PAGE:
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It’s not me, it’s you: How to keep up with Microsoft Cloud Services issues

It's not me, it's you: How to keep up with Microsoft Cloud Services issues

Emails hosted by Microsoft 365 have recently had an issue filtering the corresponding emails and misidentifying them as spam. While the problem was quickly resolved, he pointed out something important: with cloud services so widespread now, you need to know who to blame when a problem arises. If a cloud service is faulty, how can you determine if the problem is with you or with you?

In fact, there are a variety of ways to find out what’s going on. Here is my summary of how to do this, from what should be obvious to lesser known techniques and resources.

Let’s start with something simple: problems with a website. The most obvious way to check if a site is not working is through a third party service. If a site like https://downforeveryoneorjustme.com/ indicates that a site is having problems, you know that the problem is not with your access; all are likely to be affected. This means that the internet connection is not interrupted, there is no need to restart the router and you can skip all the things you do when you think the problem is related to the computer system.

Twitter is your friend

Twitter is often a key way to track issues affecting different Microsoft platforms, so it’s important to keep track of the right accounts. I stay up to date with issues related to Microsoft 365 (M365) services following the official Microsoft 365 status account, which I recommend to any M365 subscriber. On my phone, I set up the Twitter app to send me alerts when my Microsoft 365 account posts a tweet. These notifications, which you can also set up on your desktop, are like an early warning system for problems. I can alert you to problems with a service and when they are resolved.

Problems with Windows 10 and Windows 10 updates can be tracked in the same way. The Windows Update Twitter account notifies me of new versions of Windows patches and any widespread update issues. (The account will often be linked to the company’s known issues page, which shows the latest resolution.)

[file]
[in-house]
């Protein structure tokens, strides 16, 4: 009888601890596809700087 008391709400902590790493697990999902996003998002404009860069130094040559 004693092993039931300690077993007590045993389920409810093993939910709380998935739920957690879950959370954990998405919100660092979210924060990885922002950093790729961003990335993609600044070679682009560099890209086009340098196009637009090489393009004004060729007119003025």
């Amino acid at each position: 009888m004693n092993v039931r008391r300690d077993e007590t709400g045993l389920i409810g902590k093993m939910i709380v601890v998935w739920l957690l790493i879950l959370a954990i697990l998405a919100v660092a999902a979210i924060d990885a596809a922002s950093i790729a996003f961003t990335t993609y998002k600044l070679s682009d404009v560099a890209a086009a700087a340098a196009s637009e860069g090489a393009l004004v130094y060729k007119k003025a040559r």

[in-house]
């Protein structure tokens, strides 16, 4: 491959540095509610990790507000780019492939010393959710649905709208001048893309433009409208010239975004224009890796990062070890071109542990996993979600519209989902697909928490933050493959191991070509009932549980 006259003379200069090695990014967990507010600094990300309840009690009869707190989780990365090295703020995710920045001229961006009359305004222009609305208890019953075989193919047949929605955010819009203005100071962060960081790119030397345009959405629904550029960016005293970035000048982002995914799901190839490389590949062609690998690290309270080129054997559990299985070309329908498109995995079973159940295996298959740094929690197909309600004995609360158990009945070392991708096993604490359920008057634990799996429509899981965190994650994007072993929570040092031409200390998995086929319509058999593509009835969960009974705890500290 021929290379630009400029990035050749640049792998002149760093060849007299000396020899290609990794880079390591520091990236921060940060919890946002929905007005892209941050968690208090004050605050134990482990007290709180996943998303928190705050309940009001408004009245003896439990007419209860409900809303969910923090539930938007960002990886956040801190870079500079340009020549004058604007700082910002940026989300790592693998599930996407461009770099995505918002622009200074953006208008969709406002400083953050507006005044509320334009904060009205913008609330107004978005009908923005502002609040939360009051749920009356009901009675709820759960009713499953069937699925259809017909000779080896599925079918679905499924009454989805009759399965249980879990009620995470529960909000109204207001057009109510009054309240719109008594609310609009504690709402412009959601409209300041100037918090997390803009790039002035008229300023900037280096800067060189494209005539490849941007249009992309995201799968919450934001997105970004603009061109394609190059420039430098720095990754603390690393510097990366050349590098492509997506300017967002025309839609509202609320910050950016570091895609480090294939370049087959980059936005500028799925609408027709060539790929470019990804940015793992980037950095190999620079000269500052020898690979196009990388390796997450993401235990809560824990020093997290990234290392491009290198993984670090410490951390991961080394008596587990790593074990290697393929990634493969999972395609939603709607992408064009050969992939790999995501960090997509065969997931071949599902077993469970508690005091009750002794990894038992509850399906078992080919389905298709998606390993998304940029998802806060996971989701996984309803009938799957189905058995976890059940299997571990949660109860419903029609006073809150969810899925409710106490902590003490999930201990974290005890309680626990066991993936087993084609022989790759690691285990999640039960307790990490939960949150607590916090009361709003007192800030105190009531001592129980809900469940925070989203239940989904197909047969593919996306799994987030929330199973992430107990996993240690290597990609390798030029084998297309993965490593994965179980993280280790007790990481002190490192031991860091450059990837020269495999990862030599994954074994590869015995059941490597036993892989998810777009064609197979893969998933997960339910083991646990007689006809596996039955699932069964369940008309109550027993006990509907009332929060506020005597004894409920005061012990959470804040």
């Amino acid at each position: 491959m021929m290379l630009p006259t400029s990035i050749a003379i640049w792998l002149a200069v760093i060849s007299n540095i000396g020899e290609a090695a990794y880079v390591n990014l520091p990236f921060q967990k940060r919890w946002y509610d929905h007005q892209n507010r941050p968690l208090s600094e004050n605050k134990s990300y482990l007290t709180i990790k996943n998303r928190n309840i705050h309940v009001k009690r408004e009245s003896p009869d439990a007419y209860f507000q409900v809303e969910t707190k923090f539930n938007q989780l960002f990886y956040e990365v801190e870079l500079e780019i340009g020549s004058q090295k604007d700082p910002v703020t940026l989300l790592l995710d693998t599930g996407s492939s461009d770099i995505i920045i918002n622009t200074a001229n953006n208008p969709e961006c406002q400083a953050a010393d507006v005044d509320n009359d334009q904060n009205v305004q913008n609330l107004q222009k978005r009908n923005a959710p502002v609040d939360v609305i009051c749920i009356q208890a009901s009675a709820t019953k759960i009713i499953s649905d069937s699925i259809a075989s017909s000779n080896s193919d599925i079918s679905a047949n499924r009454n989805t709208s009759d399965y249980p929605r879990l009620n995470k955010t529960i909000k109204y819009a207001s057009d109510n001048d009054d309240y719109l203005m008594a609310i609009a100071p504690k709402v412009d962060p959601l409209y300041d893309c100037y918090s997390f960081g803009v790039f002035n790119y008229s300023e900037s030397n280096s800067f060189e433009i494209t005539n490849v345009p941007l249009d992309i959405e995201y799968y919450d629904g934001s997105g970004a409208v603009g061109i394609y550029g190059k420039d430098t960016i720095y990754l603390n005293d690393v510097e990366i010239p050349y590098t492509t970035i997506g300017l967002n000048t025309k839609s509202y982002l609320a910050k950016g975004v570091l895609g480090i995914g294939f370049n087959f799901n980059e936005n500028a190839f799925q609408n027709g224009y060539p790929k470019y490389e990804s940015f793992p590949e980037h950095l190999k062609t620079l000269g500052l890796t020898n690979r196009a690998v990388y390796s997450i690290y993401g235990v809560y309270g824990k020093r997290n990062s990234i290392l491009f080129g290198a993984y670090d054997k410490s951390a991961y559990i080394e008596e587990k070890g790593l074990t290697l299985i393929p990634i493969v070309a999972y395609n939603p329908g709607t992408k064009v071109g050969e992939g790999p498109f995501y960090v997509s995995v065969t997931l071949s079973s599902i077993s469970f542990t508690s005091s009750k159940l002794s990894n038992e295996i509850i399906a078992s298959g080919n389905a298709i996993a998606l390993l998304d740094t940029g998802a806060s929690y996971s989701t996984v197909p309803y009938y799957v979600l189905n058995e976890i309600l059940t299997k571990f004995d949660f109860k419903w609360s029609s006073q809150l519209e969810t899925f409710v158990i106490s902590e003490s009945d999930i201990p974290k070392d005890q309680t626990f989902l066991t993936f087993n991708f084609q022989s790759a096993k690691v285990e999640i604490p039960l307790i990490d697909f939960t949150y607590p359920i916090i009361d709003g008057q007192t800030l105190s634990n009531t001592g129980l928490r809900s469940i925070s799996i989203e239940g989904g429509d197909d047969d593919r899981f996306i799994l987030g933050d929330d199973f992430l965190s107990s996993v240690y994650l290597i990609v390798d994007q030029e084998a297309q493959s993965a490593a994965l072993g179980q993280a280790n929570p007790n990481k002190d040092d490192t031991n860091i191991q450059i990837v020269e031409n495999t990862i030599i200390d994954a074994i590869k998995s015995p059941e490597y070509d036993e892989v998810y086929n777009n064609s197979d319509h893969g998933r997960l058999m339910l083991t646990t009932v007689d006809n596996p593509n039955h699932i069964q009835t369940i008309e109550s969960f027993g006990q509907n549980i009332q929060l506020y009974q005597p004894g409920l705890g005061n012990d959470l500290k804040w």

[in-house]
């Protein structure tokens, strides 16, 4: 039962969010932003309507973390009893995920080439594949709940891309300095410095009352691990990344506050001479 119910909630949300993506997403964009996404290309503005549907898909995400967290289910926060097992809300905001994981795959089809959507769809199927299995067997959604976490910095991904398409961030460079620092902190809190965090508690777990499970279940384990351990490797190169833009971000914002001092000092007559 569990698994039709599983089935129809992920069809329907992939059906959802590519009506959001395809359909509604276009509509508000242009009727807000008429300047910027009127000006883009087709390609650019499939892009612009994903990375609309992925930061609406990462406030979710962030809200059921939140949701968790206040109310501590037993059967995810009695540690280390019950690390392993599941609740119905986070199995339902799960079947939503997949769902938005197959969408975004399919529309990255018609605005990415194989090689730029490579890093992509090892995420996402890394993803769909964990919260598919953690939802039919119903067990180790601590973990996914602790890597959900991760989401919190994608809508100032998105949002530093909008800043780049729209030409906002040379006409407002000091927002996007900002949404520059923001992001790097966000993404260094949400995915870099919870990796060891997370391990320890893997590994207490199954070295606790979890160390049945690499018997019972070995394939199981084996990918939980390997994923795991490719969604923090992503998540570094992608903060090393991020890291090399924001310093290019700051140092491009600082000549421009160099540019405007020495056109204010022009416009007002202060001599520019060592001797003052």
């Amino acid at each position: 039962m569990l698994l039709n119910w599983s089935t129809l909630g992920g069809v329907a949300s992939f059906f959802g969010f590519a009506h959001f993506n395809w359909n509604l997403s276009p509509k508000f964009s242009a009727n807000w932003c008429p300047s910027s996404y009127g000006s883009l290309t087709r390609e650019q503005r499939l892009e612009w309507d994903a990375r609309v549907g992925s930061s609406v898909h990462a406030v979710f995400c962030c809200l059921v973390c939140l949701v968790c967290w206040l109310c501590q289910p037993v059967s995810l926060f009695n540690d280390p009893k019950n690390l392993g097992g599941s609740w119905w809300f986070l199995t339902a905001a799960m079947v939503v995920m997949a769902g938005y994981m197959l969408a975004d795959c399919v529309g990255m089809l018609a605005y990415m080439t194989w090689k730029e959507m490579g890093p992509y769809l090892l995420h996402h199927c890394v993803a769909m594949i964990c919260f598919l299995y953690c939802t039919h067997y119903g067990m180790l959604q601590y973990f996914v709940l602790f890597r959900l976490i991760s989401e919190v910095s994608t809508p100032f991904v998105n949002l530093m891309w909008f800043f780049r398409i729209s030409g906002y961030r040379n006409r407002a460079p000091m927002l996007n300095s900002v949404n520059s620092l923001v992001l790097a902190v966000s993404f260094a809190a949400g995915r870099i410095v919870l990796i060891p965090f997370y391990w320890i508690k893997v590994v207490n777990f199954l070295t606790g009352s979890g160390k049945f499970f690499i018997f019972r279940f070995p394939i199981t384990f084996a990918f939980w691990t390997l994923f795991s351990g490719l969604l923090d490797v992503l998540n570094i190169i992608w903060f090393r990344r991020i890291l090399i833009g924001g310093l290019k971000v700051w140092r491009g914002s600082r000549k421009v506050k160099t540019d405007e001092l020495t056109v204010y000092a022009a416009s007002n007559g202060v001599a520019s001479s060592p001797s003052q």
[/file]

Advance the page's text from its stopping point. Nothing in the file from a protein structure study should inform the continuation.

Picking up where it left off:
I’m also tracking my Windows IT Pro account for alerts on various new and hot topics. This account often tells me new information about Microsoft versions and tips for getting more out of Windows. And the Microsoft Helps Twitter account is open to direct messages, allowing you to contact directly to try to get support.

Although I haven’t yet found an official list of all the Microsoft-related Twitter accounts I use, I regularly stumble upon them. Tip: Check who’s following Microsoft official accounts. For example, your MicrosoftHelps account tracks many other official accounts, including AzureSupport, Xboxsupport, MicrosoftEdge, Surface, and HP and Dell.

KB articles (and other sites) for saving

Reviewing changes to knowledge base articles can often provide an indication of issues that may have arisen. Tracking the site http://kbupdate.info/ allows me to find KB articles that document problems and resolutions; This content is especially useful for IT administrators and other IT professionals.

For most regular users, the Office website keeps track of fixes or fixes for recent issues across various Office platforms. Starting with Outlook, the site also looks at fixes for Excel, Word, PowerPoint, OneNote, and Access, as well as issues affecting macOS versions of Outlook, Excel, Word, PowerPoint, and OneNote. You can also identify and track issues in Outlook.com, OneDrive, and Skype for Business.

Other resources and options

Another place I trust that lists a multitude of Microsoft 365 links is MSportals.io, a site run by Adam Fowler. This site brings together all the sites and portals that a typical IT administrator connects to. (You can still filter by role and go directly to end-user portals to log in.) I use it constantly because the number of URLs I need to remember is too large for me.

You can also get support using the Windows Admin location on Discord, the digital voice over IP / instant messaging platform for communities. Reddit is another alternative where there are often trend issues that affect Windows 10, along with recommendations and solutions. (I have to warn you: Reddit posters often feature unusual gaming computers that may have issues that most users won’t see. You’ll often see banners that report unusual BSODs.)

Last but not least, don’t forget the AskWoody.com resources and forums and, of course, this blog. We are rarely stuck for a long time when dealing with computer problems.